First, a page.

by John Hicks
Where are the demonstrations?
Nicholas D. Kristof talked about “What Egypt Can Teach America” (New York Times, Feb. 13). The silly goose kept talking about the Middle East and how we need to do four things better than we have in the past. I’m sure there must be about 96 others — not mentioned.
He wonders which country is going to be the next Egypt and mentions Algeria, Morocco, Libya, Syria, Saudi Arabia and even Cuba and China. Quote: “We know that in many places there is a deep-seated discontent and a profound yearning for greater political participation.”
This leads me to wonder why he did not mention the United States. We have 43.6 million people in poverty (2009), about 14 percent of the population. We have 15 million children in poverty, one in four. We have thousands, even millions, of children who are hungry, many of whom have no place to sleep. Contrasting those figures, 8 percent of the population makes more than $100,000 per year, and that 8 percent represents 50 percent of all income earned in the U.S. There is a record number of people paying no income tax — more than 50 million, including families making more than $50,000 a year (25 percent of the population).
Let’s face facts. More money going to the top 8 percent of our citizens and less for everyone else is no reason for demonstrations. Shipping factories and thousands of jobs overseas are no reasons for demonstrations. Parts being imported from other countries used to make products in this country has risen to more than 25 percent from 17 percent in 1997, but that certainly is no reason why we should be demonstrating. Louis Uchitelle (New York Times, Feb. 13) cited the following. “The loss of manufacturing capacity, measured in lost workers, is startling. From the high point in the summer of 1979, through last month, employment in manufacturing has fallen by 8.1 million, to 11.6 million, with most of the drop in just the last decade. While consumers have benefited from lower prices, made possible by unrestricted imports, on the other side of the ledger are tens of billions of dollars in lost manufacturing wages.” I mention this as a major reason for demonstrations; Uchitelle did not.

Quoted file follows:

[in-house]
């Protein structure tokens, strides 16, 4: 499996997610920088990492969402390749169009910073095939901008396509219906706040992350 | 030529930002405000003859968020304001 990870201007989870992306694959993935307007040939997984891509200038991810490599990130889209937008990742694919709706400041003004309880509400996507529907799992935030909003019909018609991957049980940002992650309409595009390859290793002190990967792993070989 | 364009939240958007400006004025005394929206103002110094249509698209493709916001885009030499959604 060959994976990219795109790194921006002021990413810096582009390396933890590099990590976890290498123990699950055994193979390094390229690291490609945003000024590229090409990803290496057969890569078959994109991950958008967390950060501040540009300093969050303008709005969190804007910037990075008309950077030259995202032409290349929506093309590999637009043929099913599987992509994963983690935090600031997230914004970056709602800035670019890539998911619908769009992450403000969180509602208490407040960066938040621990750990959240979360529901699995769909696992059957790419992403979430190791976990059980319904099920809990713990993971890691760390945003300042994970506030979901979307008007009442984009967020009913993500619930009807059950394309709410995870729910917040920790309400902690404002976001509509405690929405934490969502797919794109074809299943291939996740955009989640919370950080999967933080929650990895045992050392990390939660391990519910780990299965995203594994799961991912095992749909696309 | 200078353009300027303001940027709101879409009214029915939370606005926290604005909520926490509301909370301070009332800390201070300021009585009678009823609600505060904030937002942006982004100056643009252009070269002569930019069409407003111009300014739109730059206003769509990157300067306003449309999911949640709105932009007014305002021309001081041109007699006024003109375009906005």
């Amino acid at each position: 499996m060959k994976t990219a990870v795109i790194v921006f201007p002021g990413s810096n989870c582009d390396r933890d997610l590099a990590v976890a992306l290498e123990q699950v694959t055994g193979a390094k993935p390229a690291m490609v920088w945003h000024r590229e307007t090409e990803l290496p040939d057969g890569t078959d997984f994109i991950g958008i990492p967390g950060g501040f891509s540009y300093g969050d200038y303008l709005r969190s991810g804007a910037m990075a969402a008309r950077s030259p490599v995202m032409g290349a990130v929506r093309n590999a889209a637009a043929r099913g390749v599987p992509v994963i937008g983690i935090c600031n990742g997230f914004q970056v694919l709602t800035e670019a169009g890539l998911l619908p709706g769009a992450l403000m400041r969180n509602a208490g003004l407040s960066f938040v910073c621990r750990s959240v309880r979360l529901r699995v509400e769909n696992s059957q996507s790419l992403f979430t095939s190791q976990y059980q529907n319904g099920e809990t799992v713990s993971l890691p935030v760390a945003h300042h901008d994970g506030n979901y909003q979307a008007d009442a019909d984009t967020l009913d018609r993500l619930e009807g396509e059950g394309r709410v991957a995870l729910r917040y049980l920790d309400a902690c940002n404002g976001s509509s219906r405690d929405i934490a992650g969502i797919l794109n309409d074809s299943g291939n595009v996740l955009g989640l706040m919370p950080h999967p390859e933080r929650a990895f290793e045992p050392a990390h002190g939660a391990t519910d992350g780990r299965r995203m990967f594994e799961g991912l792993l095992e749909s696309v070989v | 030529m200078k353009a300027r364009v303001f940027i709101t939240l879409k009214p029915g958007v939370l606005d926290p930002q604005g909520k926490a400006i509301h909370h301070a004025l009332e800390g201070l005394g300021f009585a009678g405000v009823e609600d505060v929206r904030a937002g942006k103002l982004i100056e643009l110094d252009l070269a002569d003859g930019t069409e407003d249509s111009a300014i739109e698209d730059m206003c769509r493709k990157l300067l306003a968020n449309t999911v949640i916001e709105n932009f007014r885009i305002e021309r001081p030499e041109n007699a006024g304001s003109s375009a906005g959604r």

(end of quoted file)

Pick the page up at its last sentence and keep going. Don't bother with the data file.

Almost all states do not have enough money to keep social programs alive, including education. The fact that our children are falling behind each year in the knowledge race compared to many other countries is no reason for demonstrations. We’re cutting back on academic programs at the higher education levels as well as the public schools. We’re eliminating firemen/women, policemen/women and all kinds of social workers. We continue to have greater numbers of people who have lost their homes, certainly no reason for demonstrating. Demonstrations are not likely just because we have millions without health care.
Of course we don’t have demonstrations. Our middle class would never stand for it. We have middle class types buying new cars, selecting what wine to go with what cheese, going ga-ga over ga-ga, going ga-ga over a football game, going south for the winter, boarding cruise ships, spending money at casinos, increasing their eating-out strategies, spending more money on entertainment... you name it.
Besides, we have too much diversity in this country for demonstrations. We have poor people voting Republican. We have poor people who love rich people but rich people could care less about poor people. Poor people keep getting poorer while rich people keep getting richer — no reason for demonstrations. And the middle class? They could care less as long as they are doing “their thing.” No way are we going to see demonstrations in this country.
But wait a minute. Did you hear about the demonstration in Madison, Wisc.? I’d say that is a good start. Thousands were rallying to support the unions (firefighters, teachers, prison workers, garbage haulers, street plowers, all of ’em, plus seven members of the Green Bay Packers). Teachers and workers of all kinds standing up to a governor who wants to ruin their lives sounds like a winning combination. It’s about time. We need more, lots more! Where have the demonstrations been all these years? Forget about Algeria and Syria. We better start thinking about the United States. CEOs of corporations are not. Never! When the economy collapses again, they will get their families aboard their jets and fly off to the Caribbean for some sunshine. If I’m still around, it will be fun watching the middle class eating their last cheese bite and drinking their last glass of wine.
Where are the demonstrations? CV
John Hicks is resident of Des Moines and a professor emeritus at Drake University.